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February 3, 2010

Progesterone Proof

Natural Products: New evidence confirms suspicion that plants can also make well-known hormone

Carmen Drahl

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Walnut tree leaves, in which researchers have found progesterone. Shutterstock
Walnut tree leaves, in which researchers have found progesterone.

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For the first time, researchers have obtained rigorous evidence that progesterone, a mammalian steroid hormone, is found in a plant (J. Nat. Prod., DOI: 10.1021/np9007415).

Many research groups have hinted at the presence of progesterone in plants—the compound can be made from precursors found in plants such as the Mexican yam. While searching for cytotoxic entities in walnut tree leaves, Guido F. Pauli of the University of Illinois, Chicago, and colleagues isolated small quantities of progesterone and confirmed the hormone's presence by a combination of mass spectrometry and nuclear magnetic resonance techniques. In another plant, the team discovered novel sulfates of progesterone-like compounds.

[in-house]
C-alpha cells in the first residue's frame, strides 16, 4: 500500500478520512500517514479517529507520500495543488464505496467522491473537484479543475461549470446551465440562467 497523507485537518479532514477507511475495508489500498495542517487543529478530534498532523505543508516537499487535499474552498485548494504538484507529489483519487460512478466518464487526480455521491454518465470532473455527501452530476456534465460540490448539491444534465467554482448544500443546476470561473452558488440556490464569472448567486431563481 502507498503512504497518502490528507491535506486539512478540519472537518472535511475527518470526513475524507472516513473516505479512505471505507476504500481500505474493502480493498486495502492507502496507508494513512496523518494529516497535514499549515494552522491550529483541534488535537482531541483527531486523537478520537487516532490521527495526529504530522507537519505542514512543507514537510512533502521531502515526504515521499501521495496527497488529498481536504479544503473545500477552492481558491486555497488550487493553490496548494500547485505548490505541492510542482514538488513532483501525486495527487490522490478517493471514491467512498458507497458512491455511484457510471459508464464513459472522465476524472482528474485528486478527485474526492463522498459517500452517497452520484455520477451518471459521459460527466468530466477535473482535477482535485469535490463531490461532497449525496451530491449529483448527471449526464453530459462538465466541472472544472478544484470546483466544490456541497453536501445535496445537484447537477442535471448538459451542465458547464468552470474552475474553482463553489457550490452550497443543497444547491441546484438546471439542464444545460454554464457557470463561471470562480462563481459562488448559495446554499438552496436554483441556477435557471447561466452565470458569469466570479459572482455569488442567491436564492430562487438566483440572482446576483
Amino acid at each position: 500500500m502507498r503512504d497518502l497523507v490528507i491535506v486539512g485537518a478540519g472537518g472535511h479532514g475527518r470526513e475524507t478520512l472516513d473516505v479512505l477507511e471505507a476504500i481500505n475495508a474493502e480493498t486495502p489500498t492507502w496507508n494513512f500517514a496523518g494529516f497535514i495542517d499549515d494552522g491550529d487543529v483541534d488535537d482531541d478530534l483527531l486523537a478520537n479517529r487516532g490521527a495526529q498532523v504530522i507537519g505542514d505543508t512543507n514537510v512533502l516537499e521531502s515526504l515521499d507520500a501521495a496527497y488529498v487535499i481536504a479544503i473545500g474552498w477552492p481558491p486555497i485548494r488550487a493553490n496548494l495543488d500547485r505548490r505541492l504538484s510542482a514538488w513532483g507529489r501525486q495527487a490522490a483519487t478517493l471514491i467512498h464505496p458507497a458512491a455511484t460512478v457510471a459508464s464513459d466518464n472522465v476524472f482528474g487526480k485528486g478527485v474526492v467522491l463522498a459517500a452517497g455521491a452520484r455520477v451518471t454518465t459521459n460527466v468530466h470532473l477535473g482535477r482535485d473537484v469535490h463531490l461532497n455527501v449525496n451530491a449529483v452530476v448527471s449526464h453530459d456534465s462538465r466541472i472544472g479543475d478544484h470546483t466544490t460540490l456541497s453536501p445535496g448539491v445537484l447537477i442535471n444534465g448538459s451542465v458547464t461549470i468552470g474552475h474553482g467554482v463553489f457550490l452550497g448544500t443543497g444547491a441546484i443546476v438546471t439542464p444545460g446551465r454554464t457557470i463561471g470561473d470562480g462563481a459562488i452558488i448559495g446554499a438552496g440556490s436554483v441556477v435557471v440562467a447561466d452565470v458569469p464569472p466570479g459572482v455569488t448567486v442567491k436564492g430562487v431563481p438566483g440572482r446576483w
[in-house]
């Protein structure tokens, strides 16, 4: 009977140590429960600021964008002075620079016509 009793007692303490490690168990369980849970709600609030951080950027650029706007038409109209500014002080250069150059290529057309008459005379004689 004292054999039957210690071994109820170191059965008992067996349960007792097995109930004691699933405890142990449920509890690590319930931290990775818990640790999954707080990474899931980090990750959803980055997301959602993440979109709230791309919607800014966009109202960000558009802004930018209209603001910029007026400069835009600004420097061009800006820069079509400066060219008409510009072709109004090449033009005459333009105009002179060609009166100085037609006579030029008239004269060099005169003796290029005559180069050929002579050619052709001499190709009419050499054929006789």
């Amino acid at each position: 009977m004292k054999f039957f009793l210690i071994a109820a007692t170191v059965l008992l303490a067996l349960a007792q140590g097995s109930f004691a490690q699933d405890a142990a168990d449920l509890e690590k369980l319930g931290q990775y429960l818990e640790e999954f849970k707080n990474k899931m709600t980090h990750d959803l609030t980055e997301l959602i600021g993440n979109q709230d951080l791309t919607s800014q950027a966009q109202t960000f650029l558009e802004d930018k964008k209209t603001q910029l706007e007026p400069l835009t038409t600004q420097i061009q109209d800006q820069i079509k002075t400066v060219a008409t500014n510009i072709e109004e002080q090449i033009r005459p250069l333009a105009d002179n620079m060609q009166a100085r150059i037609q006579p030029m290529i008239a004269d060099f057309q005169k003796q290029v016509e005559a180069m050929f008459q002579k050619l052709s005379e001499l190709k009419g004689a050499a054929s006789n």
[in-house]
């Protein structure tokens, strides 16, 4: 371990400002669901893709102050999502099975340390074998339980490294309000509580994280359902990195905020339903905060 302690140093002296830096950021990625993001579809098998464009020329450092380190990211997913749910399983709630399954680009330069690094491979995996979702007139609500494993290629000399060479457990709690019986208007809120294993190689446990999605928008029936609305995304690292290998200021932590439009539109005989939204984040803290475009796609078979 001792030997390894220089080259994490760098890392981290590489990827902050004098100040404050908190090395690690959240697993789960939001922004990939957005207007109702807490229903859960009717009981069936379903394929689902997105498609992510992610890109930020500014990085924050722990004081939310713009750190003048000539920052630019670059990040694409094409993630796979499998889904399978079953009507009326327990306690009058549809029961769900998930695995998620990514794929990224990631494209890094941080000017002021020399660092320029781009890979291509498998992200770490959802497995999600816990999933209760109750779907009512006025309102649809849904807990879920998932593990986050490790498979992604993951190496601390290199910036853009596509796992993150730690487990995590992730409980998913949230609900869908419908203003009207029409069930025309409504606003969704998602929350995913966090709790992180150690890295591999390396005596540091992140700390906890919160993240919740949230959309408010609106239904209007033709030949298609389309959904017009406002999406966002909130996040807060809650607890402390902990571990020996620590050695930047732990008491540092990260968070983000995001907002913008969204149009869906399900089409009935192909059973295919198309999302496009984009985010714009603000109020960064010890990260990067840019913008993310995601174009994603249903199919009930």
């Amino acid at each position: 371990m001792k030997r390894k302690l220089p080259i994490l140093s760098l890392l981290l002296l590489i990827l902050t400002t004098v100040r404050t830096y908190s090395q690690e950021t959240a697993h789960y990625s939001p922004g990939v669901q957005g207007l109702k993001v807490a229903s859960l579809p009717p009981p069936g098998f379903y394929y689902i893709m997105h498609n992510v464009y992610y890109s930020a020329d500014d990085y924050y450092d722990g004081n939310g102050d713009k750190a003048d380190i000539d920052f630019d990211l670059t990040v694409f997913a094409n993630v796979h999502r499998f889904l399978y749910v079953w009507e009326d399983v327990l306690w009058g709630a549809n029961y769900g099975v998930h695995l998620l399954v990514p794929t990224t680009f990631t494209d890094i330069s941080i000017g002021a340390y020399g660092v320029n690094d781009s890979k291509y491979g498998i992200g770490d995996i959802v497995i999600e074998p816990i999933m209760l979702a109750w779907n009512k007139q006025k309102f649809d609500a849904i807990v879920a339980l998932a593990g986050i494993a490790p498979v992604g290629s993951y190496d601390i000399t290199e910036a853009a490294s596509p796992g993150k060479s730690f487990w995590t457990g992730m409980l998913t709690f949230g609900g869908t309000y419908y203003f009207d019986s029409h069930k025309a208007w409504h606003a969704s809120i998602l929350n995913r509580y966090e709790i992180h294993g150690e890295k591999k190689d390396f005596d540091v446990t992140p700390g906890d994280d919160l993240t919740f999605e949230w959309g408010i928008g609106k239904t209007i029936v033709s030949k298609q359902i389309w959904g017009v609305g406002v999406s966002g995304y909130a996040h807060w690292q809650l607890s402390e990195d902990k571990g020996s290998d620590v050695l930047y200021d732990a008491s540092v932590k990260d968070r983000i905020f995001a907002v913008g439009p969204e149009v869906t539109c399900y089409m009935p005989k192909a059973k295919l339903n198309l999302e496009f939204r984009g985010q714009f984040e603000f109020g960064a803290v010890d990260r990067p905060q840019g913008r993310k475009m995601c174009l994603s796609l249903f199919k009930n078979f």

"This raises fundamental questions about steroid biosynthesis—can all plants make progesterone?" Pauli asks. In mammals, progesterone has several roles, such as preparing the uterine lining for a potential pregnancy, but progesterone's biochemical role in plants is not clear, which warrants further research, he says.

"Although we may have thought we knew that plants contained progesterone, Pauli and colleagues have definitively proven this to be the case," says Charles L. Cantrell, a research chemist at the U.S. Department of Agriculture.

"I consider this to be a major contribution to our knowledge of plant secondary metabolite biosynthesis," says David S. Seigler, who studies the bioactivities of plant-derived compounds at the University of Illinois, Urbana-Champaign.

Chemical & Engineering News
ISSN 0009-2347
Copyright © 2011 American Chemical Society
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